Toward or towards



I never know whether to use toward or towards. What's the difference between them?



In my experience, toward is American English usage and towards is British English. The terms are seldom intermingled within American English or British English.

Or are there special occasions where, say, towards might be used in American English?



Barry is correct in identifying toward as principally American English and towards as principally British English.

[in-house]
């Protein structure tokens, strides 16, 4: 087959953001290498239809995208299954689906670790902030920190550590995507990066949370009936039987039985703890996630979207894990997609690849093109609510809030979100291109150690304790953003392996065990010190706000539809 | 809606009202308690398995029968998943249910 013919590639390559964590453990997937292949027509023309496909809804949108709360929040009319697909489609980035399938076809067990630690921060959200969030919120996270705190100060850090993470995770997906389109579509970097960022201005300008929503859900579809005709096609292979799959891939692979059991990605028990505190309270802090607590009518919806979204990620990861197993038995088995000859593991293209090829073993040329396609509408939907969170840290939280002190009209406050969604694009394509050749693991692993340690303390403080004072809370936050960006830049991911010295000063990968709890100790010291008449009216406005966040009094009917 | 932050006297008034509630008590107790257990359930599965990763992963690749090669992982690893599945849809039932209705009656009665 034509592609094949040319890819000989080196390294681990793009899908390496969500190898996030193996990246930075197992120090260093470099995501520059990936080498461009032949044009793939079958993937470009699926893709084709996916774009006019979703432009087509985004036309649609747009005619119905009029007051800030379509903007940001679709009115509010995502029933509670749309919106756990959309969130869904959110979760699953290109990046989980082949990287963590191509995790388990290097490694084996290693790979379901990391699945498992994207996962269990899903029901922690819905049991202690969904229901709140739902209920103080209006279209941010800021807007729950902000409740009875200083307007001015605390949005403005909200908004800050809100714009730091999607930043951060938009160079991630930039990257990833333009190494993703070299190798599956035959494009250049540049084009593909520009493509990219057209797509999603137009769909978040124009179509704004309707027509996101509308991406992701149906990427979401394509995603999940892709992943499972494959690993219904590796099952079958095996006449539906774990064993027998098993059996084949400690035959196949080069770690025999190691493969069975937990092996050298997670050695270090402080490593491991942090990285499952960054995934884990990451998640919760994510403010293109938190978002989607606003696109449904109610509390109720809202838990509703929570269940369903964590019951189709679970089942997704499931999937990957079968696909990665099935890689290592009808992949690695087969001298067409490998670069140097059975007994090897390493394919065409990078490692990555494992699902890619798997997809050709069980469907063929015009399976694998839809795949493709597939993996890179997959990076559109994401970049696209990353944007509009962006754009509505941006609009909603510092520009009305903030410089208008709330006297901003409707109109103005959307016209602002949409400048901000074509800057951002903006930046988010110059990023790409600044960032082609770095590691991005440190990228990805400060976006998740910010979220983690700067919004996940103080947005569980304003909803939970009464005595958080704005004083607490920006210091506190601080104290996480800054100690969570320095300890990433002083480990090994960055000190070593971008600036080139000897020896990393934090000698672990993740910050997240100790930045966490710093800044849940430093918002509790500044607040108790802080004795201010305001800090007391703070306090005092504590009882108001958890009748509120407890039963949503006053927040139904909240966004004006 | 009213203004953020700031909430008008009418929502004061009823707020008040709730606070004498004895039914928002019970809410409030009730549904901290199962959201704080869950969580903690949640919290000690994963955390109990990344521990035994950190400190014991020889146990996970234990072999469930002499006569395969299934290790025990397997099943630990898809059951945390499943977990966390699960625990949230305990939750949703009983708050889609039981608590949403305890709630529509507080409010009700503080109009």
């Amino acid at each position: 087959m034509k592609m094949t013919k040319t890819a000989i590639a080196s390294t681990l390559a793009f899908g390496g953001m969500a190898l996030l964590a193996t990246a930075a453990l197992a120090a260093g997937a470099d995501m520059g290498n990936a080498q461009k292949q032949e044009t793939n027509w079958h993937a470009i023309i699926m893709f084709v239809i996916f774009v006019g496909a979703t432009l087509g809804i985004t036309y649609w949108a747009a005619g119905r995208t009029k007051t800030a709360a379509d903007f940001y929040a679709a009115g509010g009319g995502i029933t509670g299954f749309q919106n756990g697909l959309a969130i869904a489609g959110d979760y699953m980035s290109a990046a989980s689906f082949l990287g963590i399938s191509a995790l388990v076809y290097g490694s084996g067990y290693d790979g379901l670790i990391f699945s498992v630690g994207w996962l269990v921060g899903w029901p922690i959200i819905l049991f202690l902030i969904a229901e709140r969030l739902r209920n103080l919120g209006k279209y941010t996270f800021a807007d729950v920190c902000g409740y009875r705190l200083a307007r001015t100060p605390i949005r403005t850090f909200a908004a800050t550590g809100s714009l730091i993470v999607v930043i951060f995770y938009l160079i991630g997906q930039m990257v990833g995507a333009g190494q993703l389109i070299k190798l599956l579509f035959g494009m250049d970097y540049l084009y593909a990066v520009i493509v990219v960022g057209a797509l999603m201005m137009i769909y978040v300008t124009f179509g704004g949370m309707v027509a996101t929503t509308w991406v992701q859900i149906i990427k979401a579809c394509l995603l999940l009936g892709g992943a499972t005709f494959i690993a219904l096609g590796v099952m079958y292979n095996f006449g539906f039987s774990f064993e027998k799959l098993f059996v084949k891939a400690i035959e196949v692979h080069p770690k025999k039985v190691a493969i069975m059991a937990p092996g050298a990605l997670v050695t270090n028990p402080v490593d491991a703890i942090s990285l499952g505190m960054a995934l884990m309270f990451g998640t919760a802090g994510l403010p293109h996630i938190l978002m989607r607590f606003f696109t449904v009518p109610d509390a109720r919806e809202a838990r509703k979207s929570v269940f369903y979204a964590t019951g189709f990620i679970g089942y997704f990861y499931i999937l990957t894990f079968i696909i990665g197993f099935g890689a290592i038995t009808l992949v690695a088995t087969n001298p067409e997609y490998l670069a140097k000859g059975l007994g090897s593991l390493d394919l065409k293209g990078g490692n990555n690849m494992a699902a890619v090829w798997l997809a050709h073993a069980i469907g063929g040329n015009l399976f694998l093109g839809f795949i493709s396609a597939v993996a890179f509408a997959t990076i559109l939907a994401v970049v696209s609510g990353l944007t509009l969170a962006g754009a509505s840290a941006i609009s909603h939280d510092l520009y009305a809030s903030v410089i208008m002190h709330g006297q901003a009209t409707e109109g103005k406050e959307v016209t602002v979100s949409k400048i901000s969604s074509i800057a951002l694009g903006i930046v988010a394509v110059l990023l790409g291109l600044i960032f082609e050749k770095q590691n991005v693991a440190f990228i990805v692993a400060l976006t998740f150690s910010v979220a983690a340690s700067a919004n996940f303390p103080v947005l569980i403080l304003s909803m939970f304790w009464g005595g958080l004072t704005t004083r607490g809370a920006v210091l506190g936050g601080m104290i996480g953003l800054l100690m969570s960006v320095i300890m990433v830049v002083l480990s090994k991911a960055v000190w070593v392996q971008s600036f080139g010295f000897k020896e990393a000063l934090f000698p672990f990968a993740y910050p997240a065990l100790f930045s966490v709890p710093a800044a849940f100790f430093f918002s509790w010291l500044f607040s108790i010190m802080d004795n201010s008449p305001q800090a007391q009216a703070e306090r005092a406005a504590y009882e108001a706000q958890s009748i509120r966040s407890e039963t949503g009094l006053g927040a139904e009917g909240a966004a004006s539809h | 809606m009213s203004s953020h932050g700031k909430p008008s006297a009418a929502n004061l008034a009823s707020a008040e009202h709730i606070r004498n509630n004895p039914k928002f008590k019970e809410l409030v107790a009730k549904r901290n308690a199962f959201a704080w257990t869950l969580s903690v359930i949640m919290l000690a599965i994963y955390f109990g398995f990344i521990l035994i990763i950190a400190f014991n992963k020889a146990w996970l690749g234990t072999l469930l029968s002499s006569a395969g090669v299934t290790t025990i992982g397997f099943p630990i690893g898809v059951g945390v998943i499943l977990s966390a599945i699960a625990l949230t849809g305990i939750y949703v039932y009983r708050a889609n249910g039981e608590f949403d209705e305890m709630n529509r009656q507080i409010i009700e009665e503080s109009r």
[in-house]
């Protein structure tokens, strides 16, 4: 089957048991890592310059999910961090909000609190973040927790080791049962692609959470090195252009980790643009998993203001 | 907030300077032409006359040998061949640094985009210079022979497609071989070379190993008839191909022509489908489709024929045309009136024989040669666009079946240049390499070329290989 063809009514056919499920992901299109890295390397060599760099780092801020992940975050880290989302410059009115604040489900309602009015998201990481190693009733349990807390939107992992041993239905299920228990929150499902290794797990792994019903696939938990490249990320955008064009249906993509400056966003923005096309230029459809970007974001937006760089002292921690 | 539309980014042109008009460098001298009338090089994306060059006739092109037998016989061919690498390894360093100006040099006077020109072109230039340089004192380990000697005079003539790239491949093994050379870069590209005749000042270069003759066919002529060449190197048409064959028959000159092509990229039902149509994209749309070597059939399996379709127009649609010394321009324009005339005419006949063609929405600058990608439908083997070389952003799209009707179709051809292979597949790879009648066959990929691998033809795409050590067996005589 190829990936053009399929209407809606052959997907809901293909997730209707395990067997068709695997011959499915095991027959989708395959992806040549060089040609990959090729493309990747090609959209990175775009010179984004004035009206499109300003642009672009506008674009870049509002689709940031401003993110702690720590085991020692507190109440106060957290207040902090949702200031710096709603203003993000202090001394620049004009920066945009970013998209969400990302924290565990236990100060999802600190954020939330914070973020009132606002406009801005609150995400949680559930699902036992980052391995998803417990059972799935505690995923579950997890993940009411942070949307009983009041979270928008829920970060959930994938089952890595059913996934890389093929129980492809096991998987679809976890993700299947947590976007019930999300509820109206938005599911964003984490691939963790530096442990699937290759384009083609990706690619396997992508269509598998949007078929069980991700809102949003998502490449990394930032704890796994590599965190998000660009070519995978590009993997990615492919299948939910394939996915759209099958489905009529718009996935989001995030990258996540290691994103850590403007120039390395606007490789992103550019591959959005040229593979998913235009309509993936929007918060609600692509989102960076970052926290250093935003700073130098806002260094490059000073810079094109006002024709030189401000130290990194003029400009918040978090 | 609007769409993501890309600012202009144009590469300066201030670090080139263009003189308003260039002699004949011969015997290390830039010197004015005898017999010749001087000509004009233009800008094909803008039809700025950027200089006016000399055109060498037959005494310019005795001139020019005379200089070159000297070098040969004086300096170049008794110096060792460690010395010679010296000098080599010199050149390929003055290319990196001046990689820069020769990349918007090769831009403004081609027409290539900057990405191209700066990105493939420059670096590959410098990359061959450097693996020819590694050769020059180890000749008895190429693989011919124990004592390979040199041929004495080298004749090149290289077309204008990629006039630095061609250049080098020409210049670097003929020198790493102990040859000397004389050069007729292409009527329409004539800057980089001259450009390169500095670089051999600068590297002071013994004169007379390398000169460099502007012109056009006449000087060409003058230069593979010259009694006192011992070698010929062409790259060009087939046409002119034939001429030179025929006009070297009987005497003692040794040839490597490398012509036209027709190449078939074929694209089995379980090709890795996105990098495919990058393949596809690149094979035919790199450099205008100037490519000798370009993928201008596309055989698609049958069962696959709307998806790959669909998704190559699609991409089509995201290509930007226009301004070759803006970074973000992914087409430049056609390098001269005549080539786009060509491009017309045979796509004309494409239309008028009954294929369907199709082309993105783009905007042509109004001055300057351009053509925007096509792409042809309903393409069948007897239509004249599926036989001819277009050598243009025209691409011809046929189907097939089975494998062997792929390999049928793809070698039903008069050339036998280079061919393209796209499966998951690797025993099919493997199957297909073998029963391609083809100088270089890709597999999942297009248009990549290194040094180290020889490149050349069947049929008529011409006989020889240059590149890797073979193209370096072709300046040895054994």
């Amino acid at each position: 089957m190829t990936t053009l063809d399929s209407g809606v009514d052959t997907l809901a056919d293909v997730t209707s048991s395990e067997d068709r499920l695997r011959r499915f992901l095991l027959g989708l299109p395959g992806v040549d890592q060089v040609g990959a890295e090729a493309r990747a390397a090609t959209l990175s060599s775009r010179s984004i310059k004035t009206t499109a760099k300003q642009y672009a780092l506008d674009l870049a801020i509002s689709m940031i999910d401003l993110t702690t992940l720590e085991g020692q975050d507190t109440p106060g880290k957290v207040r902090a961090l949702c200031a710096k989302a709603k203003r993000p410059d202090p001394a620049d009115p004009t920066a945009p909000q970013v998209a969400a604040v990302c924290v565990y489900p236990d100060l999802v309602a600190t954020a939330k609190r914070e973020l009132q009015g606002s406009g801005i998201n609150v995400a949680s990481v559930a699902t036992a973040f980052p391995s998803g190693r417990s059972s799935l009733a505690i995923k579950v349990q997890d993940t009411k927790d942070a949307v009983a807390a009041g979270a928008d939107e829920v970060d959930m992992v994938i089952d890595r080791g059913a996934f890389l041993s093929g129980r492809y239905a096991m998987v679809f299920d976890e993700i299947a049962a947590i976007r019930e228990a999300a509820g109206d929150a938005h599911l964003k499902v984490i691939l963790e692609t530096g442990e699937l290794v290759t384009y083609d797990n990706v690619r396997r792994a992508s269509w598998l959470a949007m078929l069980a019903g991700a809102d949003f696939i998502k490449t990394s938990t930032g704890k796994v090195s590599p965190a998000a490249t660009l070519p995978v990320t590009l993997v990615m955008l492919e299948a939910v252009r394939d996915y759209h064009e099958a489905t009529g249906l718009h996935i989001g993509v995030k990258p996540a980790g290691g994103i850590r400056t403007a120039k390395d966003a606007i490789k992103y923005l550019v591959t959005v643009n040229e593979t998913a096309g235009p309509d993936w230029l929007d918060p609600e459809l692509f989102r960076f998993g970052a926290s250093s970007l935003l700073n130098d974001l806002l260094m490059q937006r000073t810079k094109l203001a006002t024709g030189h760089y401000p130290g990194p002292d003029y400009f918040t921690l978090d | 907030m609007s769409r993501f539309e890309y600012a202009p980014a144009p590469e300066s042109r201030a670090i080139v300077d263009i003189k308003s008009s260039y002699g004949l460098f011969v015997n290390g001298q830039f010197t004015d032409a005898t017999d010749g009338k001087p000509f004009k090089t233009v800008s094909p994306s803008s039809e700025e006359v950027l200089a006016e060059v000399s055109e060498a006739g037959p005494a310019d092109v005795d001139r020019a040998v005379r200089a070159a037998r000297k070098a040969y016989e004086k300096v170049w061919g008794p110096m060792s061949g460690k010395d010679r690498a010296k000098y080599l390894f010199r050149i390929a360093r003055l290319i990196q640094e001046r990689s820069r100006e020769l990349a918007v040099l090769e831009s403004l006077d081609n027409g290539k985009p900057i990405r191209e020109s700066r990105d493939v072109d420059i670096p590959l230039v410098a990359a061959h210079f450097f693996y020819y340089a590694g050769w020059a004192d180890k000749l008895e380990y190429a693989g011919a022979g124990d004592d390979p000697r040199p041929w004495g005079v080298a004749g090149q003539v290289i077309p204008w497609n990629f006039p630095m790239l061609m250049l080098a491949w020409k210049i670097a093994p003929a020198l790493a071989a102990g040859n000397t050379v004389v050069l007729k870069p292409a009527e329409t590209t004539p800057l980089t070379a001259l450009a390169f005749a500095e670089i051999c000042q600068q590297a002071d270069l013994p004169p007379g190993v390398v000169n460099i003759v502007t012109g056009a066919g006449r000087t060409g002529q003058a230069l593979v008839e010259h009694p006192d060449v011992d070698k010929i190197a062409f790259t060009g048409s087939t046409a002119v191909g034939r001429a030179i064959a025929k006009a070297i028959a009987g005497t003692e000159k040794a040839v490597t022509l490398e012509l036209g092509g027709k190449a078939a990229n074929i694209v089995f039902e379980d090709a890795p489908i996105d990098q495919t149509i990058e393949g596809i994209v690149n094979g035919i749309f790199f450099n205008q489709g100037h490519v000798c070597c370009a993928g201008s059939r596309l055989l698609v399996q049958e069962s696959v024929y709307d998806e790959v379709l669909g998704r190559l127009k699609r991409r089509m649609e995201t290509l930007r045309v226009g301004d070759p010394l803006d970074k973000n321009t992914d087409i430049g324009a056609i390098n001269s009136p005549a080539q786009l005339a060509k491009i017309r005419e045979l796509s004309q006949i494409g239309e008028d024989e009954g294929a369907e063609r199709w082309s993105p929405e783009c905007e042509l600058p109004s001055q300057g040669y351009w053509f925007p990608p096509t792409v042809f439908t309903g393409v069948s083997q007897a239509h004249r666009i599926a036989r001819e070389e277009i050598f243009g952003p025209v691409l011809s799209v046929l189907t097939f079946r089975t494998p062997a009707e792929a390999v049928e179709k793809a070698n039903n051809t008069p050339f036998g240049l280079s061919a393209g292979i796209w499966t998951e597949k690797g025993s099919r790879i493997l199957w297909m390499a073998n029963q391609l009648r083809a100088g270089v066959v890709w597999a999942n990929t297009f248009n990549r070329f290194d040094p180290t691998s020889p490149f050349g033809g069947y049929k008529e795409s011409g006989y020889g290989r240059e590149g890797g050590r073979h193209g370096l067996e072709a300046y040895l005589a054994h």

This difference is also noted in Quirk, Celce-Murcia, The Collins COBUILD, L.G. Alexander, and various dictionaries.

Quirk (A Comprehensive Grammar of the English Language, Longman, 1985) notes that the -ward/-wards distinction is also true for words such as "eastward/eastwards" and "upward/upwards."

An interesting caveat: The New York Times Manual of Style and Usage, p. 335, gives this entry for toward: "toward (not towards)". No further description.